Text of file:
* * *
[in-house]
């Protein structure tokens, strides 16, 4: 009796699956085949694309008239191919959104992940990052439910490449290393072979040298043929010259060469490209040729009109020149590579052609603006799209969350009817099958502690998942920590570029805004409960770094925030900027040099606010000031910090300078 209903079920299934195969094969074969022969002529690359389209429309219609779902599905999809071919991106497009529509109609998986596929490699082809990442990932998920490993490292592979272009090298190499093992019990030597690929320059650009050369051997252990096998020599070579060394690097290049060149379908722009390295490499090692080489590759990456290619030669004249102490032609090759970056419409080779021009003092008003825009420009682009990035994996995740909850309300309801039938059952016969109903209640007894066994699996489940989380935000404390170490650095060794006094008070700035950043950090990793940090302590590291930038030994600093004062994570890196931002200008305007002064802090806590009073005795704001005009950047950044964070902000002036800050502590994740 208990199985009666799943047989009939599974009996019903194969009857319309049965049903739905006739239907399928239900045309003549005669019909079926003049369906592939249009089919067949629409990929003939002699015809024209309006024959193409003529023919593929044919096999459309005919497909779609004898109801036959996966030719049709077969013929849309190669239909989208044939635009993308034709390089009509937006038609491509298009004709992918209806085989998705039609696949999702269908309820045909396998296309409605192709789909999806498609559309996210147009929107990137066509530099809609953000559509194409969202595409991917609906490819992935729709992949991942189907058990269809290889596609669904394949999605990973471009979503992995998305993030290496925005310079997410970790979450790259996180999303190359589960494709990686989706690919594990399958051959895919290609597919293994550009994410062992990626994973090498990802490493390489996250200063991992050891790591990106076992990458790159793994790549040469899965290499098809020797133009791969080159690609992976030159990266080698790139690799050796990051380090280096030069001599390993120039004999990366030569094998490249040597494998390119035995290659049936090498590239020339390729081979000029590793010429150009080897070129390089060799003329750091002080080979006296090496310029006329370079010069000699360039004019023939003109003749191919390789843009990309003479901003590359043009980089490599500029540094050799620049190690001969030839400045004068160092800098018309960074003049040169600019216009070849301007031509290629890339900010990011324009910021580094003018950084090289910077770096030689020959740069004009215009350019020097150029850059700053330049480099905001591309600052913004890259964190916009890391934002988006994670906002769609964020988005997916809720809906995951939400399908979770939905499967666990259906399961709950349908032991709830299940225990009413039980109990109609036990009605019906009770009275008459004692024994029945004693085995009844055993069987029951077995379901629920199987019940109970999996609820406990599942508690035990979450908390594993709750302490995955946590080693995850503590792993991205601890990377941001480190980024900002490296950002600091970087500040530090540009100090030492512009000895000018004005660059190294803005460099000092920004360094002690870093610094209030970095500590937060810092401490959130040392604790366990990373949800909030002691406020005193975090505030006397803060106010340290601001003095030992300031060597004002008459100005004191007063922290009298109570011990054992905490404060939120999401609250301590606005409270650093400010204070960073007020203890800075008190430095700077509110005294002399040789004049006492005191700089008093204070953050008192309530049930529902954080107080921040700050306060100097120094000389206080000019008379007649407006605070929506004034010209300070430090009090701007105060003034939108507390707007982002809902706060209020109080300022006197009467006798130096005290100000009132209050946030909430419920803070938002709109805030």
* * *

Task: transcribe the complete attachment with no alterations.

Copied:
[in-house]
């Protein structure tokens, strides 16, 4: 009796699956085949694309008239191919959104992940990052439910490449290393072979040298043929010259060469490209040729009109020149590579052609603006799209969350009817099958502690998942920590570029805004409960770094925030900027040099606010000031910090300078 209903079920299934195969094969074969022969002529690359389209429309219609779902599905999809071919991106497009529509109609998986596929490699082809990442990932998920490993490292592979272009090298190499093992019990030597690929320059650009050369051997252990096998020599070579060394690097290049060149379908722009390295490499090692080489590759990456290619030669004249102490032609090759970056419409080779021009003092008003825009420009682009990035994996995740909850309300309801039938059952016969109903209640007894066994699996489940989380935000404390170490650095060794006094008070700035950043950090990793940090302590590291930038030994600093004062994570890196931002200008305007002064802090806590009073005795704001005009950047950044964070902000002036800050502590994740 208990199985009666799943047989009939599974009996019903194969009857319309049965049903739905006739239907399928239900045309003549005669019909079926003049369906592939249009089919067949629409990929003939002699015809024209309006024959193409003529023919593929044919096999459309005919497909779609004898109801036959996966030719049709077969013929849309190669239909989208044939635009993308034709390089009509937006038609491509298009004709992918209806085989998705039609696949999702269908309820045909396998296309409605192709789909999806498609559309996210147009929107990137066509530099809609953000559509194409969202595409991917609906490819992935729709992949991942189907058990269809290889596609669904394949999605990973471009979503992995998305993030290496925005310079997410970790979450790259996180999303190359589960494709990686989706690919594990399958051959895919290609597919293994550009994410062992990626994973090498990802490493390489996250200063991992050891790591990106076992990458790159793994790549040469899965290499098809020797133009791969080159690609992976030159990266080698790139690799050796990051380090280096030069001599390993120039004999990366030569094998490249040597494998390119035995290659049936090498590239020339390729081979000029590793010429150009080897070129390089060799003329750091002080080979006296090496310029006329370079010069000699360039004019023939003109003749191919390789843009990309003479901003590359043009980089490599500029540094050799620049190690001969030839400045004068160092800098018309960074003049040169600019216009070849301007031509290629890339900010990011324009910021580094003018950084090289910077770096030689020959740069004009215009350019020097150029850059700053330049480099905001591309600052913004890259964190916009890391934002988006994670906002769609964020988005997916809720809906995951939400399908979770939905499967666990259906399961709950349908032991709830299940225990009413039980109990109609036990009605019906009770009275008459004692024994029945004693085995009844055993069987029951077995379901629920199987019940109970999996609820406990599942508690035990979450908390594993709750302490995955946590080693995850503590792993991205601890990377941001480190980024900002490296950002600091970087500040530090540009100090030492512009000895000018004005660059190294803005460099000092920004360094002690870093610094209030970095500590937060810092401490959130040392604790366990990373949800909030002691406020005193975090505030006397803060106010340290601001003095030992300031060597004002008459100005004191007063922290009298109570011990054992905490404060939120999401609250301590606005409270650093400010204070960073007020203890800075008190430095700077509110005294002399040789004049006492005191700089008093204070953050008192309530049930529902954080107080921040700050306060100097120094000389206080000019008379007649407006605070929506004034010209300070430090009090701007105060003034939108507390707007982002809902706060209020109080300022006197009467006798130096005290100000009132209050946030909430419920803070938002709109805030």